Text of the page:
June 4, 2017


One of Tomoko's favorite composers and pianists is Chopin.

She likes to listen to his music because of its sensitive harmony. Tomoko considers Chopin to be very quiet sometimes. "He hardly touched the keyboard, but he was a good pianist." The fact that Chopin was a performer before he became a composer informed his writing. She also appreciates how Chopin incorporated folk music motifs. "The communal spirit of dance responds to the spirit of the music." She explains, "Music and dance are natural parts of human community celebrations such as weddings.” Tomoko recommends Chopin Opus 27 #2 as one of the best pieces for weddings.

Even starting out as a young piano student, Tomoko wanted to play Chopin, her her teacher said to her: "You are too young for Chopin; you have no experience.” Her teacher was referring to the emotional sophistication of Chopin, which requires the performer's own emotional experience to draw upon when interpreting the music. On the other hand, when Tomoko was asked why she assigned one of Chopin's difficult sonatas to a student of hers, she replied, "My student is so capable." She asserts: "Students need to be curious and courageous. How much they understand, we don’t know, but it’s better than to protect the student. They can always return to the piece later on, and bring in more interpretation based on their own lives. The technique is always there.”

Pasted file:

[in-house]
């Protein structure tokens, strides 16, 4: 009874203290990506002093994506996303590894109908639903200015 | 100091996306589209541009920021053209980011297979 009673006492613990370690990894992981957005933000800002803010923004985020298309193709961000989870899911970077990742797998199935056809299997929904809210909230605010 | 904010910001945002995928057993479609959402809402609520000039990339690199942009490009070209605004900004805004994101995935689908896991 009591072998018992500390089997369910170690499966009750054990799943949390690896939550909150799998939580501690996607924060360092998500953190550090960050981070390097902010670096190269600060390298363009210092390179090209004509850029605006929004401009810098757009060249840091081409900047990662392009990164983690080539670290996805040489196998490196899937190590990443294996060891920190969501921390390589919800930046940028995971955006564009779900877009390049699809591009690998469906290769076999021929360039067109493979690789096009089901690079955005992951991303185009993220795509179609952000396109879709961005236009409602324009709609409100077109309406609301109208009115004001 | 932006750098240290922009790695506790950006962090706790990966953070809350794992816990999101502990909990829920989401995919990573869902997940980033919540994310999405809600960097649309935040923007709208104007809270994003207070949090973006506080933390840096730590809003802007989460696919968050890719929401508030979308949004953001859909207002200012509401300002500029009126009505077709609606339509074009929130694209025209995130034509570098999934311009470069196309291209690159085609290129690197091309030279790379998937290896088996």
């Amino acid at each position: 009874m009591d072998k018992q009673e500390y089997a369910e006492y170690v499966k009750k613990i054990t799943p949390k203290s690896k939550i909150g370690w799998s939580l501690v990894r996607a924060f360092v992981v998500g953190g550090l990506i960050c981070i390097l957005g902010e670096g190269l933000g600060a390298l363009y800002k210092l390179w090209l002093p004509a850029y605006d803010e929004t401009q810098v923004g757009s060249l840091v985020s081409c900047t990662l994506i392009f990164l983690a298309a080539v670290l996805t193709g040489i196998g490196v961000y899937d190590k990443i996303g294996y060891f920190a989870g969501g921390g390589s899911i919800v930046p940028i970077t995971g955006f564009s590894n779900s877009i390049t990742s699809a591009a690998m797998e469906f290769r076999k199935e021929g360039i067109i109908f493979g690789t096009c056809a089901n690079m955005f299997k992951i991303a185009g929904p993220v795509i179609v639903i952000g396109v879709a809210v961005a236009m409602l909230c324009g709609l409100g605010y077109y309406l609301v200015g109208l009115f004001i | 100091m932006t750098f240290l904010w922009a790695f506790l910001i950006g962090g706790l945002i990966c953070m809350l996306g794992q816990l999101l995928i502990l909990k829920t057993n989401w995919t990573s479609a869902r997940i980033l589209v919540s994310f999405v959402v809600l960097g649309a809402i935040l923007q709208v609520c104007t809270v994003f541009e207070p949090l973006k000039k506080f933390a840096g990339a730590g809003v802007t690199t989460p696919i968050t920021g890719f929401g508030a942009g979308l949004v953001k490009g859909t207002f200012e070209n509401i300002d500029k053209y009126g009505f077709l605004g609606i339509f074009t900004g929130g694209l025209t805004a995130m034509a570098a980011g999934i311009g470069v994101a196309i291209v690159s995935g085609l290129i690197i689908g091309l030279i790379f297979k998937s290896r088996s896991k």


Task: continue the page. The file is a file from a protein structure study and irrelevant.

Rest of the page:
In mentioning Chopin's emotional aspect, Tomoko reminds us that many compositions are written to express emotions, and are often written for someone special. "Chopin dedicated most of his pieces to someone." She explains further: “After you enjoy Chopin’s etude 25 #1 melody, you will enjoy the movie about him more. When you see the countess in the movie, well-dressed and peaceful, she will remind you of the etude, which he had dedicated to her."

Tomoko explored the life of Chopin directly. For instance, in the Chopin Museum, she played his raindrop Majorca prelude on their piano. Tomoko remembers how the place was positioned on the land; when she saw a movie about Chopin, it included an ocean in the background; “That wasn’t real,” she asserts. Next door to his place was a monastery, instead, because of his asthma, which was not mentioned in the film. But you can still enjoy the music.”

How does Chopin affect Tomoko?  She recalls, "After a doctors' conference in Cambridge, while they were cleaning up, I were downstairs and played Chopin. One of my husband's colleagues said: 'I didn’t know you played the piano." She muses, "People love music." For her part, Tomoko says, "Sometimes I feel so much pressure, but I have Chopin."

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